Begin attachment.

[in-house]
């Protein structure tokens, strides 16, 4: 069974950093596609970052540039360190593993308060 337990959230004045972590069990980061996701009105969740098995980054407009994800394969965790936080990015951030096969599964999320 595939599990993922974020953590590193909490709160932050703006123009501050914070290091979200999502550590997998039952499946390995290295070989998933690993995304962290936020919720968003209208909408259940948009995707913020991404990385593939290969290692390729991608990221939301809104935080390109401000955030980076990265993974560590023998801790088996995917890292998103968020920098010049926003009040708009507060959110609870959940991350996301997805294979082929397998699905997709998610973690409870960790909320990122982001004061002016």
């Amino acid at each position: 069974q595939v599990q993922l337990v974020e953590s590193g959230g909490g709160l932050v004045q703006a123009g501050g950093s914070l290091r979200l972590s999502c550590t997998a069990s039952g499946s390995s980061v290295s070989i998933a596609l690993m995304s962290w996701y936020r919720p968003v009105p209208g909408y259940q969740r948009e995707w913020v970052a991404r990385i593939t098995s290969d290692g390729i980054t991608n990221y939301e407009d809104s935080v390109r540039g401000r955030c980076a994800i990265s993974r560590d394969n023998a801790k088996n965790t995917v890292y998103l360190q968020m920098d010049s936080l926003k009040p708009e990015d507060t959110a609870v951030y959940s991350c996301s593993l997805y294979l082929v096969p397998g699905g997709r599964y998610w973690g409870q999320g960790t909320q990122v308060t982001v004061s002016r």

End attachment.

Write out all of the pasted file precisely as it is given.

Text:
[in-house]
């Protein structure tokens, strides 16, 4: 069974950093596609970052540039360190593993308060 337990959230004045972590069990980061996701009105969740098995980054407009994800394969965790936080990015951030096969599964999320 595939599990993922974020953590590193909490709160932050703006123009501050914070290091979200999502550590997998039952499946390995290295070989998933690993995304962290936020919720968003209208909408259940948009995707913020991404990385593939290969290692390729991608990221939301809104935080390109401000955030980076990265993974560590023998801790088996995917890292998103968020920098010049926003009040708009507060959110609870959940991350996301997805294979082929397998699905997709998610973690409870960790909320990122982001004061002016």
């Amino acid at each position: 069974q595939v599990q993922l337990v974020e953590s590193g959230g909490g709160l932050v004045q703006a123009g501050g950093s914070l290091r979200l972590s999502c550590t997998a069990s039952g499946s390995s980061v290295s070989i998933a596609l690993m995304s962290w996701y936020r919720p968003v009105p209208g909408y259940q969740r948009e995707w913020v970052a991404r990385i593939t098995s290969d290692g390729i980054t991608n990221y939301e407009d809104s935080v390109r540039g401000r955030c980076a994800i990265s993974r560590d394969n023998a801790k088996n965790t995917v890292y998103l360190q968020m920098d010049s936080l926003k009040p708009e990015d507060t959110a609870v951030y959940s991350c996301s593993l997805y294979l082929v096969p397998g699905g997709r599964y998610w973690g409870q999320g960790t909320q990122v308060t982001v004061s002016r």